This year, OnStar is partnering with the team at the Northa American Aerospace Defense Command or NORAD to bring live tracking of Santa right to your OnStar button. NORAD traditionally tracks Santa as he makes his way delivering presents on Christmas Eve.

Using satellites with infrared sensors and other technologies NORAD tracks Santa’s travels and has been doing so for generations of children beginning in 1955 when its predecessor, Continental Air Defense Command started the holiday tradition.

The information is available worldwide. The key however is that you needed to be near a computer or a telephone to see or hear the tracking information.

This year, little ones and their families who are traveling to spend the holiday with family or friends can be in the loop while on the road and know whether Santa is flying overhead.

Beginning at 7 a.m. Eastern Standard Time on Christmas Eve, December 24th OnStar subscribers and OnStar FMV owners can press the blue OnStar button in their vehicles to request a “Santa Update”.

OnStar advisers will play the part of Santa’s elves and deliver information as to Santa’s whereabouts until 5 a.m. EST Christmas Day.

According to OnStar’s vice president of Marketing and Business Development, Terry Inch “We see this holiday tradition as staying true to keeping subscribers connected in ways they never thought possible.”

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Well, it seems that we once again have met the numbers. If you remember I posted that there is a 93% probability of at least an inch of snow on the ground in Vermont for Christmas, and last night it snowed. Not a lot, but enough to turn everything WHITE. It is still snowing here this morning, but it seems that a little Christmas magic came our way since we’ve been flirting with temperatures just above freezing all week.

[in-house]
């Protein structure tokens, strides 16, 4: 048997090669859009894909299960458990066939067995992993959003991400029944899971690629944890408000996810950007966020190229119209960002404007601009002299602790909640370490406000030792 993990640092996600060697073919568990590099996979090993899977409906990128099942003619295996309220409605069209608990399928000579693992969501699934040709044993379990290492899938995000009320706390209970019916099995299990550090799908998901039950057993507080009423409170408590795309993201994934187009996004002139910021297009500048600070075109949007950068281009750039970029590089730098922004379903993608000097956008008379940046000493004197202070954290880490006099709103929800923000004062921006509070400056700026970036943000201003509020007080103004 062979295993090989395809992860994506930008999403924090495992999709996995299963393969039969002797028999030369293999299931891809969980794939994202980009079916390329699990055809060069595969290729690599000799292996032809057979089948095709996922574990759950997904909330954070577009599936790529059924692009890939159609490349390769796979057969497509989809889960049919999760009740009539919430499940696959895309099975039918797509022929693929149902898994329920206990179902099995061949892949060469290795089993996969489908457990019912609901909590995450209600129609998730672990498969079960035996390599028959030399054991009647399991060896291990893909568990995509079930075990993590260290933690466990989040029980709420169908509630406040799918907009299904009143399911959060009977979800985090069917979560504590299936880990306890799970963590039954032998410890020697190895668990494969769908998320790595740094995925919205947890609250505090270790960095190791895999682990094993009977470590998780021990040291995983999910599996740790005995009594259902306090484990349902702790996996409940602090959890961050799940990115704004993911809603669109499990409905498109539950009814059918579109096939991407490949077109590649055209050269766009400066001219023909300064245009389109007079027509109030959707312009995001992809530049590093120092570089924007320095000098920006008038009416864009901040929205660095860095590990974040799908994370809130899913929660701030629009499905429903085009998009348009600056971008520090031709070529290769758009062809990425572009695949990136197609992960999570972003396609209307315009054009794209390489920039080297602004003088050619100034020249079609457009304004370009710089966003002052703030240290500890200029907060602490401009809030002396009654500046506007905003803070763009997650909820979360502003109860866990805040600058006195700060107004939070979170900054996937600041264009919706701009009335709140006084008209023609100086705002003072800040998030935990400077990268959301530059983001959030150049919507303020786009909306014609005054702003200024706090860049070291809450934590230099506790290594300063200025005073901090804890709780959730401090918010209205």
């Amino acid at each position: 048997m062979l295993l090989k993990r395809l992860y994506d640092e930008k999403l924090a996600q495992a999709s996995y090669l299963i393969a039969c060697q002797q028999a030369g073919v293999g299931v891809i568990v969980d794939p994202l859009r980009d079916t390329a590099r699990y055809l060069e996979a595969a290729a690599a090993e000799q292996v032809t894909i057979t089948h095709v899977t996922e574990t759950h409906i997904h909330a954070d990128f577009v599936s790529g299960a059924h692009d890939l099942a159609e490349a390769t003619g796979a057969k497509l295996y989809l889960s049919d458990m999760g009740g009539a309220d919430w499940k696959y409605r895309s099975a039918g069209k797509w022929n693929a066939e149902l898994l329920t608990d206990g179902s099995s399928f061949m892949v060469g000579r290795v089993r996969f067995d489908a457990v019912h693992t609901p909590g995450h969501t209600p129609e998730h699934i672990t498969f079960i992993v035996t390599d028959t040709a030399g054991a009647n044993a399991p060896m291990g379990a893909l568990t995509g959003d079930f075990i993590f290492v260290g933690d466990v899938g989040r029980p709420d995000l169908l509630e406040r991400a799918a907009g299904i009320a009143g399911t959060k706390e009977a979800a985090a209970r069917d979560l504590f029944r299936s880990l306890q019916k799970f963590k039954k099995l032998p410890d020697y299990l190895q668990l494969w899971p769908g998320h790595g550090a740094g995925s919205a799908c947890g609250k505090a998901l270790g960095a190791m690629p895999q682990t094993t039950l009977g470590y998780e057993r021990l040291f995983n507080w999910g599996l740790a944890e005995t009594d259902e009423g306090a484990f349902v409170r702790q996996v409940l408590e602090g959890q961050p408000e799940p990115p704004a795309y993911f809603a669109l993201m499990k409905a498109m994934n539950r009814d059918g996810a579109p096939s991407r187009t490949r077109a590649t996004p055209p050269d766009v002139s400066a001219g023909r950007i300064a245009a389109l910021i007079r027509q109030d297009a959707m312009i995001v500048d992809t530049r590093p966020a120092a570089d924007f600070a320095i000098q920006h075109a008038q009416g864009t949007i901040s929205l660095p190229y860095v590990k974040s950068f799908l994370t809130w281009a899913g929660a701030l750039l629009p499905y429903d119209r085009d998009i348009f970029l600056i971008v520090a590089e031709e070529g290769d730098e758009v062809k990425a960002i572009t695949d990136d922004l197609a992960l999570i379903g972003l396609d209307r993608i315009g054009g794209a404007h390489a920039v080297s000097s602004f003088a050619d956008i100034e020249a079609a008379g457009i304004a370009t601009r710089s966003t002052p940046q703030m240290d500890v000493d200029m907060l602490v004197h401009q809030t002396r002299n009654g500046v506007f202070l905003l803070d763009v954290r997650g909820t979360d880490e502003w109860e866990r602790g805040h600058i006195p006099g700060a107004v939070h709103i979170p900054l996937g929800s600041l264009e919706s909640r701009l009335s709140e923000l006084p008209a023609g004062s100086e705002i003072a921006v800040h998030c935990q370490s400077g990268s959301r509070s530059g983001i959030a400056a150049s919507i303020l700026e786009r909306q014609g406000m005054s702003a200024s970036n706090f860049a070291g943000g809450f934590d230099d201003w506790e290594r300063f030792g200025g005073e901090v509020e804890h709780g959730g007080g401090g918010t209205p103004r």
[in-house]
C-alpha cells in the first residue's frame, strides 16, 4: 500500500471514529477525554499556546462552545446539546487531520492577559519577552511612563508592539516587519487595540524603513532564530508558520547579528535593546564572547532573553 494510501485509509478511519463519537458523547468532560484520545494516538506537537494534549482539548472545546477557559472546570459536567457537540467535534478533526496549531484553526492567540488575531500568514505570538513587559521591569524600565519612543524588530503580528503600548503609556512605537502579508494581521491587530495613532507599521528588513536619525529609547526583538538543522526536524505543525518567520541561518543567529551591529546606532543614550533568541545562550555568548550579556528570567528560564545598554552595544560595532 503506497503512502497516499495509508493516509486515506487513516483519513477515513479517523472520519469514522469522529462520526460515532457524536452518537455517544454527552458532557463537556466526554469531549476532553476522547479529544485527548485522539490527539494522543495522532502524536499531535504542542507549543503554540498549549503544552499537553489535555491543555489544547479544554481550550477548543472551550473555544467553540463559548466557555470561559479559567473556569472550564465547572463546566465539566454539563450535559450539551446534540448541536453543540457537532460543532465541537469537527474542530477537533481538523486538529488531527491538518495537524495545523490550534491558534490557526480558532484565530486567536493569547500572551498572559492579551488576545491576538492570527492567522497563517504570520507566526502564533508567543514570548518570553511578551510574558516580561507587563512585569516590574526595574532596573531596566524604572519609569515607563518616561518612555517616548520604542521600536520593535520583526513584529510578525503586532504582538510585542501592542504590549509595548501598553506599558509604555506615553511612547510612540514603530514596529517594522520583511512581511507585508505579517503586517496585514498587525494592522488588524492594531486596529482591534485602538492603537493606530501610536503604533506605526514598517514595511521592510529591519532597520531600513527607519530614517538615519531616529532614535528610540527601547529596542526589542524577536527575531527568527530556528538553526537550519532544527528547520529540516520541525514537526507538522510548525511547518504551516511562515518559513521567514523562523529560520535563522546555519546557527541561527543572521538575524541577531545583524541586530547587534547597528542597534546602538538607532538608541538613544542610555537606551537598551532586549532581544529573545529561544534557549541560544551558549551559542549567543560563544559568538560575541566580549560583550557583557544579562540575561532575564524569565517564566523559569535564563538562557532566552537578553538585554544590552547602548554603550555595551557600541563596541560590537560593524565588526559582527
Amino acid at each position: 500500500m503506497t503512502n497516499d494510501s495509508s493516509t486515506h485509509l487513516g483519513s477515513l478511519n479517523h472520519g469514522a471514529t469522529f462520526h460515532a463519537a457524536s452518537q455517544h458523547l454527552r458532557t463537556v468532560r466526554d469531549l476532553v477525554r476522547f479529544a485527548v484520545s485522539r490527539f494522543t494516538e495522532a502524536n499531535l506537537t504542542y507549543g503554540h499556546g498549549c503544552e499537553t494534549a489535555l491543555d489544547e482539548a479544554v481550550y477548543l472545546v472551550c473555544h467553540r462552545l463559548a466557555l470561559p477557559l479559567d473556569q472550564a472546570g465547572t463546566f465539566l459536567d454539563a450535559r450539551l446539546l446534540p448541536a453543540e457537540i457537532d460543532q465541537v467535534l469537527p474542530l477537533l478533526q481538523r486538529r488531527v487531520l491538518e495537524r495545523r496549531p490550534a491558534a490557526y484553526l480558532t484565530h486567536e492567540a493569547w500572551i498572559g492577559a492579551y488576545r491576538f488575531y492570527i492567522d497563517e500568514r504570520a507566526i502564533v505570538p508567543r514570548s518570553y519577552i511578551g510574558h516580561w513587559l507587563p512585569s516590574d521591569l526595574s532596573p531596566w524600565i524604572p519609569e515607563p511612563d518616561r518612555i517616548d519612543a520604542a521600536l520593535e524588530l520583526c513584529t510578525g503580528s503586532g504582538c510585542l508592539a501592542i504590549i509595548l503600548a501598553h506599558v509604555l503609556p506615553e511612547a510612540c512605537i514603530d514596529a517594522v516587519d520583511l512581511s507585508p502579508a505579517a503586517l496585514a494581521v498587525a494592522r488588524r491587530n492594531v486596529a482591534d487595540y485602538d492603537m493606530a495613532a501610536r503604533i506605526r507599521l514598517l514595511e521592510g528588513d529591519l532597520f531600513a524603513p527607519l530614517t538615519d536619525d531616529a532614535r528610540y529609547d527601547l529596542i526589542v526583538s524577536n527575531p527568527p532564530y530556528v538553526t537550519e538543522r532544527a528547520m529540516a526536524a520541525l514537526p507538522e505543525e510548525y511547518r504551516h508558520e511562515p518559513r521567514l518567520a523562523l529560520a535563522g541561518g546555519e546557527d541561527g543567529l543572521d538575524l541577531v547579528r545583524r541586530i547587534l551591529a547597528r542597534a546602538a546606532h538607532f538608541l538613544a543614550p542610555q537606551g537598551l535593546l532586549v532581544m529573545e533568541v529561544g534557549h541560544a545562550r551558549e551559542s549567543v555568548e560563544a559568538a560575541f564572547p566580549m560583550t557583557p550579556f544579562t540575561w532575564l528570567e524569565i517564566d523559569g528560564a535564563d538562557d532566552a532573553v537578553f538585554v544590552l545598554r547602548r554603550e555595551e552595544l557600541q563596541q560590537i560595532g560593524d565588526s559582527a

Wherever you are, white or not, hope some Christmas Magic comes your way……..

Here’s a fun and quick Christmas treat! Santa Hat Brownies.



If you live in New England and particularly in Vermont, you kind of expect a white Christmas. One of those Norman Rockwell type New England Christmases– and with good reason. According to information gathered from weather records from the period from 1961-1990 there was a very high probability that Vermont would have a white Christmas. The probability for at least 1 inch of snow on the ground for Christmas in Montpelier is 93% — 5 inches is 72% and 10 inches is 41%.

Unfortunately, warm weather last week killed the last of the snow on the ground and weather forecasts are not predicting any significant possibility for snow before Christmas Day.

Christmas magic, perhaps might be the only way to help things out a little.

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christmas tree lights

Image by swarna rajan - ஸ்வர்ணா ராஜன via Flickr

This week has been one of the best weeks. Nothing crazy to make it stand out, but there have been lots of little things that have made it really rather special. We’ve had a couple nice dinners at home together which hasn’t happened much lately with everyone running around, and some really nice conversations. The boys have been in good moods (maybe its Christmas) and we all loved Tim’s performance at the concert, and the concert itself, which was just fantastic.

This weekend, I baked…a lot… got to spend some quality time with some of the wonderful women in my life and exchanged lots of cookies. Today, after church and my MNO cookie exchange, we headed down to Albany for an afternoon of Christmas shopping. It was a good ride down and back, not too crazy at the mall (if you can believe it) and just a general really good time. It was reminiscent of our rides back and forth from New Jersey to Vermont. Some really good company, some really good conversation and some really adorable guys….a great way to spend a Sunday.

This week ahead, more baking and prepping for the holiday, some Christmas caroling, present wrapping, baccala soaking and general getting everything ready for next weekend. Now…if it would only snow (but not anytime around when my in-laws are driving up, though, we would like them to get here safely).